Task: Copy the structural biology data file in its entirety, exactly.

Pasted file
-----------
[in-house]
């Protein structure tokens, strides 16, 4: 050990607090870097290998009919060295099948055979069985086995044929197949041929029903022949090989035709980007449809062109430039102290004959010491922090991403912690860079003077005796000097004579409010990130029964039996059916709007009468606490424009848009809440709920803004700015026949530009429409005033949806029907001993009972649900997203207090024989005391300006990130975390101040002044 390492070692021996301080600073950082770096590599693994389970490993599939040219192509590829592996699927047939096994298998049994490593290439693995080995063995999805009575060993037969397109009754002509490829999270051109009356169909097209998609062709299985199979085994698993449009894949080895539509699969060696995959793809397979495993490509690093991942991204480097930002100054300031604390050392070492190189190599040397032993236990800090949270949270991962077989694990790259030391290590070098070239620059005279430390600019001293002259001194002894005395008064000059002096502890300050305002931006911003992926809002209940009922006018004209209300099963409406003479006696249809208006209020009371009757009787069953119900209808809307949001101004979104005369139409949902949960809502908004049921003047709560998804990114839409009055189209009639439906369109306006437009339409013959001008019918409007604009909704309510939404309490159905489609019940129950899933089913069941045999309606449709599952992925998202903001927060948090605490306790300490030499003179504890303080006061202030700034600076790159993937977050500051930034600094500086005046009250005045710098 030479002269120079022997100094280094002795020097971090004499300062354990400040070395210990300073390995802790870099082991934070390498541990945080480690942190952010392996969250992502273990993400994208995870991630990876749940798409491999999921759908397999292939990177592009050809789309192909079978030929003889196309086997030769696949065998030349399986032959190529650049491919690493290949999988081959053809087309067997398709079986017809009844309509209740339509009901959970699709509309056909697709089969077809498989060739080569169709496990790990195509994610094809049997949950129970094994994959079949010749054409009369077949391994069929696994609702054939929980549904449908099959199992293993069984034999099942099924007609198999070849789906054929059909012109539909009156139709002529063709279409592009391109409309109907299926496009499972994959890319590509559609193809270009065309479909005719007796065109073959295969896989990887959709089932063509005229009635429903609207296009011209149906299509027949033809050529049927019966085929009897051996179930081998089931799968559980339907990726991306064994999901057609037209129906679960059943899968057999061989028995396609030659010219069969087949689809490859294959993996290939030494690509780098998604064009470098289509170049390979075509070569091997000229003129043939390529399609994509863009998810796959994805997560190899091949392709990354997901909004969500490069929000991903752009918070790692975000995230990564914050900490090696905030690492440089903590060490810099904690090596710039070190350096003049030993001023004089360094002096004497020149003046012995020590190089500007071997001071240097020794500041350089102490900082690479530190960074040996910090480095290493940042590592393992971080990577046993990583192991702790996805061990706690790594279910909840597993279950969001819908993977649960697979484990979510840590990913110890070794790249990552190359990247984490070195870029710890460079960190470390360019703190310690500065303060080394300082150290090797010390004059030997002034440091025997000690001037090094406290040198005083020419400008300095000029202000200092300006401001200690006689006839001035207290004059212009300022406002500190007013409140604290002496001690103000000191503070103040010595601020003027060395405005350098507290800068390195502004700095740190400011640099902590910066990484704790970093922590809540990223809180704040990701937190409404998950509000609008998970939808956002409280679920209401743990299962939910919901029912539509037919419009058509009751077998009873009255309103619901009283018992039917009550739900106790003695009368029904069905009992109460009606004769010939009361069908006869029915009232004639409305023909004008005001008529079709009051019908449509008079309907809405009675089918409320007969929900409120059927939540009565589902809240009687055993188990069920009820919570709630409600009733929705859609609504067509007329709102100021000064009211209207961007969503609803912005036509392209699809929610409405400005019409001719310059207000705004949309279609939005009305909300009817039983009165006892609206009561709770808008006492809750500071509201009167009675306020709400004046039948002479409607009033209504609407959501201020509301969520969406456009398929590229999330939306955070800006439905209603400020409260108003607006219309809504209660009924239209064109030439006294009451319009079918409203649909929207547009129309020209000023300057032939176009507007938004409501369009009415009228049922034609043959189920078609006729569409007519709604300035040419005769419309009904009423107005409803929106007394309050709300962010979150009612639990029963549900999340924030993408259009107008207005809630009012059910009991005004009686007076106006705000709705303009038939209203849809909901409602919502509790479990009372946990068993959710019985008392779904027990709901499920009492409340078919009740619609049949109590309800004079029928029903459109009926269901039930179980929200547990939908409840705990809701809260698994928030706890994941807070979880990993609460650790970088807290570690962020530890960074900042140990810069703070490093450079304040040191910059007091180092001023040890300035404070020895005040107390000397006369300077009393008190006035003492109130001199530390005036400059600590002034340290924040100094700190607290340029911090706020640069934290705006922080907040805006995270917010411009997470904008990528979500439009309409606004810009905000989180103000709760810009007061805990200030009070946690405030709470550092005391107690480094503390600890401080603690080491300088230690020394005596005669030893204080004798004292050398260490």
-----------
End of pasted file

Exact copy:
[in-house]
């Protein structure tokens, strides 16, 4: 050990607090870097290998009919060295099948055979069985086995044929197949041929029903022949090989035709980007449809062109430039102290004959010491922090991403912690860079003077005796000097004579409010990130029964039996059916709007009468606490424009848009809440709920803004700015026949530009429409005033949806029907001993009972649900997203207090024989005391300006990130975390101040002044 390492070692021996301080600073950082770096590599693994389970490993599939040219192509590829592996699927047939096994298998049994490593290439693995080995063995999805009575060993037969397109009754002509490829999270051109009356169909097209998609062709299985199979085994698993449009894949080895539509699969060696995959793809397979495993490509690093991942991204480097930002100054300031604390050392070492190189190599040397032993236990800090949270949270991962077989694990790259030391290590070098070239620059005279430390600019001293002259001194002894005395008064000059002096502890300050305002931006911003992926809002209940009922006018004209209300099963409406003479006696249809208006209020009371009757009787069953119900209808809307949001101004979104005369139409949902949960809502908004049921003047709560998804990114839409009055189209009639439906369109306006437009339409013959001008019918409007604009909704309510939404309490159905489609019940129950899933089913069941045999309606449709599952992925998202903001927060948090605490306790300490030499003179504890303080006061202030700034600076790159993937977050500051930034600094500086005046009250005045710098 030479002269120079022997100094280094002795020097971090004499300062354990400040070395210990300073390995802790870099082991934070390498541990945080480690942190952010392996969250992502273990993400994208995870991630990876749940798409491999999921759908397999292939990177592009050809789309192909079978030929003889196309086997030769696949065998030349399986032959190529650049491919690493290949999988081959053809087309067997398709079986017809009844309509209740339509009901959970699709509309056909697709089969077809498989060739080569169709496990790990195509994610094809049997949950129970094994994959079949010749054409009369077949391994069929696994609702054939929980549904449908099959199992293993069984034999099942099924007609198999070849789906054929059909012109539909009156139709002529063709279409592009391109409309109907299926496009499972994959890319590509559609193809270009065309479909005719007796065109073959295969896989990887959709089932063509005229009635429903609207296009011209149906299509027949033809050529049927019966085929009897051996179930081998089931799968559980339907990726991306064994999901057609037209129906679960059943899968057999061989028995396609030659010219069969087949689809490859294959993996290939030494690509780098998604064009470098289509170049390979075509070569091997000229003129043939390529399609994509863009998810796959994805997560190899091949392709990354997901909004969500490069929000991903752009918070790692975000995230990564914050900490090696905030690492440089903590060490810099904690090596710039070190350096003049030993001023004089360094002096004497020149003046012995020590190089500007071997001071240097020794500041350089102490900082690479530190960074040996910090480095290493940042590592393992971080990577046993990583192991702790996805061990706690790594279910909840597993279950969001819908993977649960697979484990979510840590990913110890070794790249990552190359990247984490070195870029710890460079960190470390360019703190310690500065303060080394300082150290090797010390004059030997002034440091025997000690001037090094406290040198005083020419400008300095000029202000200092300006401001200690006689006839001035207290004059212009300022406002500190007013409140604290002496001690103000000191503070103040010595601020003027060395405005350098507290800068390195502004700095740190400011640099902590910066990484704790970093922590809540990223809180704040990701937190409404998950509000609008998970939808956002409280679920209401743990299962939910919901029912539509037919419009058509009751077998009873009255309103619901009283018992039917009550739900106790003695009368029904069905009992109460009606004769010939009361069908006869029915009232004639409305023909004008005001008529079709009051019908449509008079309907809405009675089918409320007969929900409120059927939540009565589902809240009687055993188990069920009820919570709630409600009733929705859609609504067509007329709102100021000064009211209207961007969503609803912005036509392209699809929610409405400005019409001719310059207000705004949309279609939005009305909300009817039983009165006892609206009561709770808008006492809750500071509201009167009675306020709400004046039948002479409607009033209504609407959501201020509301969520969406456009398929590229999330939306955070800006439905209603400020409260108003607006219309809504209660009924239209064109030439006294009451319009079918409203649909929207547009129309020209000023300057032939176009507007938004409501369009009415009228049922034609043959189920078609006729569409007519709604300035040419005769419309009904009423107005409803929106007394309050709300962010979150009612639990029963549900999340924030993408259009107008207005809630009012059910009991005004009686007076106006705000709705303009038939209203849809909901409602919502509790479990009372946990068993959710019985008392779904027990709901499920009492409340078919009740619609049949109590309800004079029928029903459109009926269901039930179980929200547990939908409840705990809701809260698994928030706890994941807070979880990993609460650790970088807290570690962020530890960074900042140990810069703070490093450079304040040191910059007091180092001023040890300035404070020895005040107390000397006369300077009393008190006035003492109130001199530390005036400059600590002034340290924040100094700190607290340029911090706020640069934290705006922080907040805006995270917010411009997470904008990528979500439009309409606004810009905000989180103000709760810009007061805990200030009070946690405030709470550092005391107690480094503390600890401080603690080491300088230690020394005596005669030893204080004798004292050398260490």